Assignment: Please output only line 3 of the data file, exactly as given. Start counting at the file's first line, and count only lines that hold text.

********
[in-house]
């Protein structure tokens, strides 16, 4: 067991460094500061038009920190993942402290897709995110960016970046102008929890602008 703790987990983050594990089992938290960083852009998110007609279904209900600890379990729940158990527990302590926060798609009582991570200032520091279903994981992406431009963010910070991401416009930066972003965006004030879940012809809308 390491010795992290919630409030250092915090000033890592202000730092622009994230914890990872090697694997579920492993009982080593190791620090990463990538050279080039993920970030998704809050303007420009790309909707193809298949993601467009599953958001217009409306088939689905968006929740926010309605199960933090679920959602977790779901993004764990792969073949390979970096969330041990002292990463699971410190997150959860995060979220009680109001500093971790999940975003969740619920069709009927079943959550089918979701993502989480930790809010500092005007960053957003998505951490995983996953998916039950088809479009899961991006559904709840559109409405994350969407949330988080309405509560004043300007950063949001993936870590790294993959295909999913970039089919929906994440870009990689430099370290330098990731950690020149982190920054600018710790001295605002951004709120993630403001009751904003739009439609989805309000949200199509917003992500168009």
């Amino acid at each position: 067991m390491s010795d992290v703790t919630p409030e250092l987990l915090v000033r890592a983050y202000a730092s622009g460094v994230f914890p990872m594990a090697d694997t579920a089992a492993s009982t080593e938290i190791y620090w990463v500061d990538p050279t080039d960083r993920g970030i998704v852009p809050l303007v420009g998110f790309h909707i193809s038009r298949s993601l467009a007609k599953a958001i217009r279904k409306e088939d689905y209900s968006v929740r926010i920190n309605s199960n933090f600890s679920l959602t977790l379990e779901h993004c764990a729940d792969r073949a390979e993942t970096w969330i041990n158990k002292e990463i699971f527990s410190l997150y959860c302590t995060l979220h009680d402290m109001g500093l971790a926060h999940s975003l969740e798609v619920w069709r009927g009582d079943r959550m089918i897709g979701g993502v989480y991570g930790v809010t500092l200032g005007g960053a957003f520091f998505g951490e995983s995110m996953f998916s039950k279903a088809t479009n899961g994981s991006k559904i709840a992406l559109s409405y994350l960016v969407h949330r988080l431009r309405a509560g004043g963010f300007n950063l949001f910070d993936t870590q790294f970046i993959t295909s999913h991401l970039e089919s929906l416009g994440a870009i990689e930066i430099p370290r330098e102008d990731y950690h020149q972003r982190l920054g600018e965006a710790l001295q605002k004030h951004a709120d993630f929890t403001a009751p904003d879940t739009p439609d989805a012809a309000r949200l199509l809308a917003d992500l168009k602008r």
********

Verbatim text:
């Amino acid at each position: 067991m390491s010795d992290v703790t919630p409030e250092l987990l915090v000033r890592a983050y202000a730092s622009g460094v994230f914890p990872m594990a090697d694997t579920a089992a492993s009982t080593e938290i190791y620090w990463v500061d990538p050279t080039d960083r993920g970030i998704v852009p809050l303007v420009g998110f790309h909707i193809s038009r298949s993601l467009a007609k599953a958001i217009r279904k409306e088939d689905y209900s968006v929740r926010i920190n309605s199960n933090f600890s679920l959602t977790l379990e779901h993004c764990a729940d792969r073949a390979e993942t970096w969330i041990n158990k002292e990463i699971f527990s410190l997150y959860c302590t995060l979220h009680d402290m109001g500093l971790a926060h999940s975003l969740e798609v619920w069709r009927g009582d079943r959550m089918i897709g979701g993502v989480y991570g930790v809010t500092l200032g005007g960053a957003f520091f998505g951490e995983s995110m996953f998916s039950k279903a088809t479009n899961g994981s991006k559904i709840a992406l559109s409405y994350l960016v969407h949330r988080l431009r309405a509560g004043g963010f300007n950063l949001f910070d993936t870590q790294f970046i993959t295909s999913h991401l970039e089919s929906l416009g994440a870009i990689e930066i430099p370290r330098e102008d990731y950690h020149q972003r982190l920054g600018e965006a710790l001295q605002k004030h951004a709120d993630f929890t403001a009751p904003d879940t739009p439609d989805a012809a309000r949200l199509l809308a917003d992500l168009k602008r």